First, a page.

The instrument is quite simple to use – attach a mesh bag filled with mesh kitchen scrubbers to a small buoy and place the contraption in Puget Sound. Although simple in construction, this technique for capturing baby crab has been utilized successfully worldwide for a long time.
Fortunately for tribal biologists, once post-larval crabs are ready to settle, they will grab a hold of the first thing that provides enough texture for them to hold onto. By placing the scrubbers along the nearshore, the goal is to capture a subsample of the crab as they wash towards the shore to settle. Thus, with a little luck, when the buoy is pulled 24 hours later, there will be dozens of young Dungeness crab larvae attached.
That’s the hope of Suquamish Tribe’s shellfish biologist Paul Williams, who is helping to recruit tribes, state and county agencies and volunteer groups to help collect the native crustaceans throughout Puget Sound. Williams is collaborating with Leif Rasmuson, the Skokomish Tribe’s shellfish management biologist, who wrote the initial project proposal and is managing the project in Hood Canal.
“By collecting crab larvae, shellfish managers hope to find out where they came from,” Williams said. “In their last larval stage, they are called megalops due to their huge eyes. At this stage, they grab on to anything they encounter in order to determine if it is a good place to transform to bottom-dwelling, juvenile crab. So, we just put the scrubbers in their path and they grab on. Having collection stations throughout the region will bring in extensive data about the region’s fluctuating crab population and help us better manage the harvest.”
The focus of the project is the declining Dungeness crab population in Hood Canal. In 2008, there was a drop of 75 percent in the amount of crab caught in the area, down from 700,000 pounds in 2005.
The tribes want to know if the crab found in Hood Canal originated there or if they came from the Pacific Coast or other parts of Puget Sound.
“The current scientific literature has limited information regarding Hood Canal crabs, but the literature from other regions shows the distinct possibility that recruitment limitations could be a cause for the decline in the crab population that managers are observing in the canal,” Rasmuson said. “With any hope, this project will allow managers to gain insight into the early life stages of this commercially important species and help to determine how fluid populations are throughout the state.”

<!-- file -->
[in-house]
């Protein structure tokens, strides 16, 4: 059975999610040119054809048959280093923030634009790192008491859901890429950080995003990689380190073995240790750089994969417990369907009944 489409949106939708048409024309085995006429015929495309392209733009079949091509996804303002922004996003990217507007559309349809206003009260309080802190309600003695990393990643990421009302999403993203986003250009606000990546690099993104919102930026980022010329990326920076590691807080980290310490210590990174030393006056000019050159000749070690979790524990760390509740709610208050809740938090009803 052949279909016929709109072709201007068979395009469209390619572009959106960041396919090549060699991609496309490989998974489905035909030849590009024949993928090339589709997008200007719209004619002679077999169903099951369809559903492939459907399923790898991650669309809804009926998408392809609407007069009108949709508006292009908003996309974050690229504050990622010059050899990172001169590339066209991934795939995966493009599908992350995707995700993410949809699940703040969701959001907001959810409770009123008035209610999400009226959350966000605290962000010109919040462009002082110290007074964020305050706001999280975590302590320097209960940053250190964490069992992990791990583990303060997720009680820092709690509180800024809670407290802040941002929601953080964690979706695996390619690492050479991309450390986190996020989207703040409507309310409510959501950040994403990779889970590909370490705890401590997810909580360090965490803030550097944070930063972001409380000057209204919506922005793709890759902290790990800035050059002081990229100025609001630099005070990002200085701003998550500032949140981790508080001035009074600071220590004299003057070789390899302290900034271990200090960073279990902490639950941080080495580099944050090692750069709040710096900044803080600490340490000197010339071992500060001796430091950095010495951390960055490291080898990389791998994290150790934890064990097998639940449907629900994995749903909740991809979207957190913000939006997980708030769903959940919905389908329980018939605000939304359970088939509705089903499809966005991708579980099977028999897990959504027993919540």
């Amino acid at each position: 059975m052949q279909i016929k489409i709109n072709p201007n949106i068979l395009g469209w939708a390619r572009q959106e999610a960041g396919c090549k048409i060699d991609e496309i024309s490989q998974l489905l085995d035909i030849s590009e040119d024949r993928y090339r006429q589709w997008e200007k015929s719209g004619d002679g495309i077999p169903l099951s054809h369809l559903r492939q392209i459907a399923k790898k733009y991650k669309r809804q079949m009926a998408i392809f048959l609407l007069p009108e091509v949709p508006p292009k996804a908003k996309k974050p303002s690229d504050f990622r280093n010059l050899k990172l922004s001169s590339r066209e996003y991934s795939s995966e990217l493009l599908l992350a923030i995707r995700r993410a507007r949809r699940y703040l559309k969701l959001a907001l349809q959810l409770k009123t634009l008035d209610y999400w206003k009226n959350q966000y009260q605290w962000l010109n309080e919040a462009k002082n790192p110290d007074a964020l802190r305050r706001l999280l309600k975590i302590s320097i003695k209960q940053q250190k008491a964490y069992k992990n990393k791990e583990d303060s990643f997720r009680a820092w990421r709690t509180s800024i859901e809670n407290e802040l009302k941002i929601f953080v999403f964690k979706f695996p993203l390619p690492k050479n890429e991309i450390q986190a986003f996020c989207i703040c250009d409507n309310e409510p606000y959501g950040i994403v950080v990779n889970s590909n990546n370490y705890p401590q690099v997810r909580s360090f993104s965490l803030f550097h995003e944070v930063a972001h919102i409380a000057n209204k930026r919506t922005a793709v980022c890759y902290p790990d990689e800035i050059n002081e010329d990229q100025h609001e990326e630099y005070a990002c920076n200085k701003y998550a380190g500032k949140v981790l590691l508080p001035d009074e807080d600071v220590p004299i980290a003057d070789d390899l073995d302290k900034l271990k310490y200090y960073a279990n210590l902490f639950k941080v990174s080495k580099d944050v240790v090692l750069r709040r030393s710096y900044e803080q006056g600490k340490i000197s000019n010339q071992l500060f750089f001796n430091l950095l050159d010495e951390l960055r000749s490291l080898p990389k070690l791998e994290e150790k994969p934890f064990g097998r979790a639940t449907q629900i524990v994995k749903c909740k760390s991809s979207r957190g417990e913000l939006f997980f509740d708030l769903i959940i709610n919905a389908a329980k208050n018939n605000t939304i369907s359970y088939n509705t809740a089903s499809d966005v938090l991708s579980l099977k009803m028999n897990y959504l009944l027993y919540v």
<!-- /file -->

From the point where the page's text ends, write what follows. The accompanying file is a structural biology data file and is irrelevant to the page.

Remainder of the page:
When crab eggs hatch, the larvae drift with tidal currents for up to six months before settling down to mature into adults in estuaries and other nearshore areas. Biologists hope to determine the source of the baby crab based on their size and when they settle in a specific location.
While this study is looking at natural fluctuation of larvae coming from outside Puget Sound, a number of factors may contribute to the decline including overfishing, low dissolved oxygen and disease.
Williams and Rasmuson are looking for volunteers in Hood Canal, the Strait of Juan de Fuca, Admiralty Inlet, the San Juan Islands and Whidbey Basin. Detailed training sessions will be provided throughout Puget Sound. More information can be found at http://sites.google.com/site/megalopasite/.
Support for this project comes from King County, Suquamish Tribe, Skokomish Tribe, Washington Department of Fish and Wildlife, Jamestown S’Klallam Tribe, Lower Elwha Tribe, Point No Point Treaty Council, Port Townsend Marine Science Center, Puget Sound Restoration Fund and Hood Canal Coordinating Council.